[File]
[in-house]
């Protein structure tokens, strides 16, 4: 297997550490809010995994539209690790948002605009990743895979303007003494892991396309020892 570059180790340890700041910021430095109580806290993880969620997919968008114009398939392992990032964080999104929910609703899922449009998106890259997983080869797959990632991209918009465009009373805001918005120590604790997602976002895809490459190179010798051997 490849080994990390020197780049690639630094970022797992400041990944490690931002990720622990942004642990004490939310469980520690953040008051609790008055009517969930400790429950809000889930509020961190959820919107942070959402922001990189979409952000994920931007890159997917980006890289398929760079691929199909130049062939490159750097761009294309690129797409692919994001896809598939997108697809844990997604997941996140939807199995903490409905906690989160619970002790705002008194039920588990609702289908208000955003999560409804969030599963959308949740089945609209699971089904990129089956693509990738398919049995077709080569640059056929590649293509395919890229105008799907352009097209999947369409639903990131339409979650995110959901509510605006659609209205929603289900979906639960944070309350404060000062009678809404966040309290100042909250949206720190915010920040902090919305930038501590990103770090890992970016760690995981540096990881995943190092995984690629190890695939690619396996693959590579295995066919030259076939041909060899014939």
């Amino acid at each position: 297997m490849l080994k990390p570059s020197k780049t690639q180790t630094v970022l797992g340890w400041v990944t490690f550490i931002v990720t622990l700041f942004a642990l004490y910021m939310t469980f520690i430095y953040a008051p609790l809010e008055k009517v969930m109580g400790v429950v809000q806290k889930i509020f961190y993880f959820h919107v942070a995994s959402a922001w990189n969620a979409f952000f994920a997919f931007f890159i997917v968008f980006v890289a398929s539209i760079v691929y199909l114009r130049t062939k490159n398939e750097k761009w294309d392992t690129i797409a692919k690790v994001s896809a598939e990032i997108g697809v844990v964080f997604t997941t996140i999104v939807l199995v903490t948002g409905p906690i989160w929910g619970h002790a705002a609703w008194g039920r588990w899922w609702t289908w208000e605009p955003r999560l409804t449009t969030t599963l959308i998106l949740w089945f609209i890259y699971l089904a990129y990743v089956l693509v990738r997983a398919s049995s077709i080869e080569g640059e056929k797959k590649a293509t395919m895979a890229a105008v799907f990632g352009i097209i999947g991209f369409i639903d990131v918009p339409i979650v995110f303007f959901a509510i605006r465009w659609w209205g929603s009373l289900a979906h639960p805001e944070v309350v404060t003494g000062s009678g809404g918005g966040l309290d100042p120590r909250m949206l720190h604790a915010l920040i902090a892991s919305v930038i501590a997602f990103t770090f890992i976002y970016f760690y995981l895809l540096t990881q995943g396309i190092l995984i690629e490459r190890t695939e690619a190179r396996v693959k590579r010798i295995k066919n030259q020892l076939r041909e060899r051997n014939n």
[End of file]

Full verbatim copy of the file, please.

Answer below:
[in-house]
């Protein structure tokens, strides 16, 4: 297997550490809010995994539209690790948002605009990743895979303007003494892991396309020892 570059180790340890700041910021430095109580806290993880969620997919968008114009398939392992990032964080999104929910609703899922449009998106890259997983080869797959990632991209918009465009009373805001918005120590604790997602976002895809490459190179010798051997 490849080994990390020197780049690639630094970022797992400041990944490690931002990720622990942004642990004490939310469980520690953040008051609790008055009517969930400790429950809000889930509020961190959820919107942070959402922001990189979409952000994920931007890159997917980006890289398929760079691929199909130049062939490159750097761009294309690129797409692919994001896809598939997108697809844990997604997941996140939807199995903490409905906690989160619970002790705002008194039920588990609702289908208000955003999560409804969030599963959308949740089945609209699971089904990129089956693509990738398919049995077709080569640059056929590649293509395919890229105008799907352009097209999947369409639903990131339409979650995110959901509510605006659609209205929603289900979906639960944070309350404060000062009678809404966040309290100042909250949206720190915010920040902090919305930038501590990103770090890992970016760690995981540096990881995943190092995984690629190890695939690619396996693959590579295995066919030259076939041909060899014939």
């Amino acid at each position: 297997m490849l080994k990390p570059s020197k780049t690639q180790t630094v970022l797992g340890w400041v990944t490690f550490i931002v990720t622990l700041f942004a642990l004490y910021m939310t469980f520690i430095y953040a008051p609790l809010e008055k009517v969930m109580g400790v429950v809000q806290k889930i509020f961190y993880f959820h919107v942070a995994s959402a922001w990189n969620a979409f952000f994920a997919f931007f890159i997917v968008f980006v890289a398929s539209i760079v691929y199909l114009r130049t062939k490159n398939e750097k761009w294309d392992t690129i797409a692919k690790v994001s896809a598939e990032i997108g697809v844990v964080f997604t997941t996140i999104v939807l199995v903490t948002g409905p906690i989160w929910g619970h002790a705002a609703w008194g039920r588990w899922w609702t289908w208000e605009p955003r999560l409804t449009t969030t599963l959308i998106l949740w089945f609209i890259y699971l089904a990129y990743v089956l693509v990738r997983a398919s049995s077709i080869e080569g640059e056929k797959k590649a293509t395919m895979a890229a105008v799907f990632g352009i097209i999947g991209f369409i639903d990131v918009p339409i979650v995110f303007f959901a509510i605006r465009w659609w209205g929603s009373l289900a979906h639960p805001e944070v309350v404060t003494g000062s009678g809404g918005g966040l309290d100042p120590r909250m949206l720190h604790a915010l920040i902090a892991s919305v930038i501590a997602f990103t770090f890992i976002y970016f760690y995981l895809l540096t990881q995943g396309i190092l995984i690629e490459r190890t695939e690619a190179r396996v693959k590579r010798i295995k066919n030259q020892l076939r041909e060899r051997n014939n």